A popular midwinter’s tale type across northern Europe was the Search for the Vanished Husband, which is the feminine equivalent of the summer hero’s quest for golden apples. A typical example is the Scottish/borders tale The Black Bull of Norraway. It uses the classic rule of three repeatedly, starting with there being three princesses, the first two seek their fortunes and and are carried away in fine coaches to good marriages, despite their widowed mothers lack of wealth, whilst the youngest princess is fated instead to be carried away on the back of the wild and fearsome Black Bull of Norraway. After travelling for three days, each ending with a gift from their host of the night that she is mysteriously told to “keep until she is in direst need”, their journey reaches “a dark and ugsome glen” where the princess is told to remain absolutely still whilst the bull (who she has grown quite fond of) goes off to fight with a demon and regain his human form. She fails to keep her single instruction and they are lost to each other in the darkness. After searching for many months her way is blocked by a glass mountain and she spends seven years in service to a blacksmith earning the iron boots she needs to scale this representative of winter and ice.

All variants culminate in a bizarre sequence involving a blood stained shirt that belongs to her lost lover, now betrothed to a tricksome washerwoman’s daughter. Bribery with the gifts garnered earlier gets her three tearful nights spent singing in his chamber, for the first two he is drugged by the washerwoman but on the third they are finally re-united.

 

I can’t help but hear the echo of some long forgotten solstice ritual in the princess’ three night vigil, singing the sleeping sun’s return. The teaching themes here are of gathering and putting away good things in times of plenty to use in times of need; of using wisdom as well as strength; and the classic example of accepting an unavoidable fate and working to make it a positive thing. Bursting with symbolism these tales take us in to darkness, both physical and metaphorical, filled with trouble, loss and trickery, but through courage and dedication we come to the restoration of light.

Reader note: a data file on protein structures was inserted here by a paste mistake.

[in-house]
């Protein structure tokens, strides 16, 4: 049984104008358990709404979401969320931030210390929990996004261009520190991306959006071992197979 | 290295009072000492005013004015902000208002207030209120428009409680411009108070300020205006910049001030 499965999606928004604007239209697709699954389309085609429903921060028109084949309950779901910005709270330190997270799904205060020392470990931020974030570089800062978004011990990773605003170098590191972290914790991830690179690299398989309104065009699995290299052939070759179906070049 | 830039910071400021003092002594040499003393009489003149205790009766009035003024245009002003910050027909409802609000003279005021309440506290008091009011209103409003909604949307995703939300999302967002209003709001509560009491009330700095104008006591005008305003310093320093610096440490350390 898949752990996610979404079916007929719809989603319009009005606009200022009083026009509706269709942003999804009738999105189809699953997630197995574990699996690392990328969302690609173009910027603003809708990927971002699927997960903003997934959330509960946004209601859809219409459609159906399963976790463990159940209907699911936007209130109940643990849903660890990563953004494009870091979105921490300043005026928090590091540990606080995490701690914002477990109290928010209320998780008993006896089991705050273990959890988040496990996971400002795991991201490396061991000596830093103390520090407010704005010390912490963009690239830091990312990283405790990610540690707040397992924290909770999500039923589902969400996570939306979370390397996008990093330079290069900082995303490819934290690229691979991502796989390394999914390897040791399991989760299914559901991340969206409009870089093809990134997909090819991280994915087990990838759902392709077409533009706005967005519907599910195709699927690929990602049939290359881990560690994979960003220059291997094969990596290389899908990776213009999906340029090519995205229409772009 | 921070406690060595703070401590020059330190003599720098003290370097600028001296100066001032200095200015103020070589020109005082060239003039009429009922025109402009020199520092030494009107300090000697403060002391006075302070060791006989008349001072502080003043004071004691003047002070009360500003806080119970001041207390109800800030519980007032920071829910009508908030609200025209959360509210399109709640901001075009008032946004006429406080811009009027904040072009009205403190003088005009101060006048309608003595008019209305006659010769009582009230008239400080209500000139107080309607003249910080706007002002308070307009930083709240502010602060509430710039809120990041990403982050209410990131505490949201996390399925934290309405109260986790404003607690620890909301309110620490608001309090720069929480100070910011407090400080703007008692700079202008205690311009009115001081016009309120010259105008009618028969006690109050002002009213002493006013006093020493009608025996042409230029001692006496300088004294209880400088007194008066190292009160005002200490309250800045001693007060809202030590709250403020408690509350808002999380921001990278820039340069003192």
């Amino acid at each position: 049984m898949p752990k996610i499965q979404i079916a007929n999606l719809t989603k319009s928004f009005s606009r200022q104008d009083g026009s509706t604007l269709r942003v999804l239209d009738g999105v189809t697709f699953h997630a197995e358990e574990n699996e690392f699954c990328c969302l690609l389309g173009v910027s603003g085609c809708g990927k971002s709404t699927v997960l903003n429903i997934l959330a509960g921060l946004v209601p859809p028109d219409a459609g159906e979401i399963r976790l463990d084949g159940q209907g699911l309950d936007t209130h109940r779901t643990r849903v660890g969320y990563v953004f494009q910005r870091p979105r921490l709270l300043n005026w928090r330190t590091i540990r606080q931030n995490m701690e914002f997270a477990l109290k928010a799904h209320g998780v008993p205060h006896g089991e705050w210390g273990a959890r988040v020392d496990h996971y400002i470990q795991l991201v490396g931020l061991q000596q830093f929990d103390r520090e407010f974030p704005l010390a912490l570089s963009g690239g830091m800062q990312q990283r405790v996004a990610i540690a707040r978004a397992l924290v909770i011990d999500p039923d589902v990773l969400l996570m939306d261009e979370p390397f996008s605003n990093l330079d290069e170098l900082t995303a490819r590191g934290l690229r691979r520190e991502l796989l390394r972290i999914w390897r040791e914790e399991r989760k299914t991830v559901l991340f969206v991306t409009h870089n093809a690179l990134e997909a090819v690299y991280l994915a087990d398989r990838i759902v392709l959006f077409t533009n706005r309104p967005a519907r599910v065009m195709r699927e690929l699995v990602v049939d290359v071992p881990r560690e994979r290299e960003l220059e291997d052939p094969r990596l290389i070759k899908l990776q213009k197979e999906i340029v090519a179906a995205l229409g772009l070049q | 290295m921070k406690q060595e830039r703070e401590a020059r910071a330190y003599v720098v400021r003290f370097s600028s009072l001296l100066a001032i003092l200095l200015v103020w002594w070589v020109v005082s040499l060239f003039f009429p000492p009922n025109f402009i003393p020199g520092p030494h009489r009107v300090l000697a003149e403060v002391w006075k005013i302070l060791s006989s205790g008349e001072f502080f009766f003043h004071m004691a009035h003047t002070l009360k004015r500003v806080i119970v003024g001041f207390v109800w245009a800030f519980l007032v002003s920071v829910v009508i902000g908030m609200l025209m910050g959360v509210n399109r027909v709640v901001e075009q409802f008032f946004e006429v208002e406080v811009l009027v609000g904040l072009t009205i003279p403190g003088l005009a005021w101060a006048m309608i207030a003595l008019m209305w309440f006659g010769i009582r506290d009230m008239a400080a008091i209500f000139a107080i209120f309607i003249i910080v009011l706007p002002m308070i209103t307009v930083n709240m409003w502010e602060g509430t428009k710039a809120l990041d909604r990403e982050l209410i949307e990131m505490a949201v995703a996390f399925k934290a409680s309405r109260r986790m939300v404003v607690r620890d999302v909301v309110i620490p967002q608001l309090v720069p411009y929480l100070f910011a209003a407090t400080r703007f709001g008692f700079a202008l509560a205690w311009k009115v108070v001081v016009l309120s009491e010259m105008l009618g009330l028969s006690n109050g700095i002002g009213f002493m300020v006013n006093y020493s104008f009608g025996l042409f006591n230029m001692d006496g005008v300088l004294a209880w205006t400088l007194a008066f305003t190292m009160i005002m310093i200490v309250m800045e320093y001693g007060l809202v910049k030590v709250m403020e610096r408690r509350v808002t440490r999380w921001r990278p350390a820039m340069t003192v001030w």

So if this winter you find yourself going out to the pantomime, between the cries of “behind you” and “oh yes it is!” see if you can spot any of these themes in your own mid-winter traditional folk tale performance.

 

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Now the above was written for the local mag with a tight word count so I had to leave out the alternative tale from the same group, Prince Hat Under The Ground, that I was going to compare with the Black Bull.

 

This is a Swedish version of the tale, here the princess finds herself given to the eponymous Prince who lives (you’ll never guess) underground and can only come to her under the cover of darkness as she must not see his face.

She is comfortable and well looked after while he is kind and gentle. Three years pass each year bringing a child and an opportunity to visit home where, after two failed attempts, her step mother persuades her to take a candle in to the bedroom and sneak a peak at her sleeping hubby who turns out to be as handsome as he is rich and kind. All perfect you may think but she has now broken her vow and their wonderful, snug underground house becomes a dank cave filled with snakes and frogs. She must next follow him as she wanders the land. They visit his three sisters and she is instructed to drop a child off with each whilst he stays out of sight but she again fails to keep to this and allows the third sister out to see him whereupon he is whisked away by a whirlwind.

She then seeks the aid of a series of three troll witches who live up an icy mountain, to whom she is very polite and as a result receives a gold spinning wheel, a gold bobbin and a purse which always has money in it. Thus armed she makes her way to the castle of the troll queen who has enchanted Prince Hat and intends to marry him where she concludes the action by bargaining with her magical gifts for three nights singing to her lover who is once again drugged for two but gets a tip off on the third and the pair are reunited.

Together they trick the troll witch in to looking in to a huge cauldron of boiling water and thus able to throw her in, freeing themselves and regaining the treasures and, eventually, their children and families.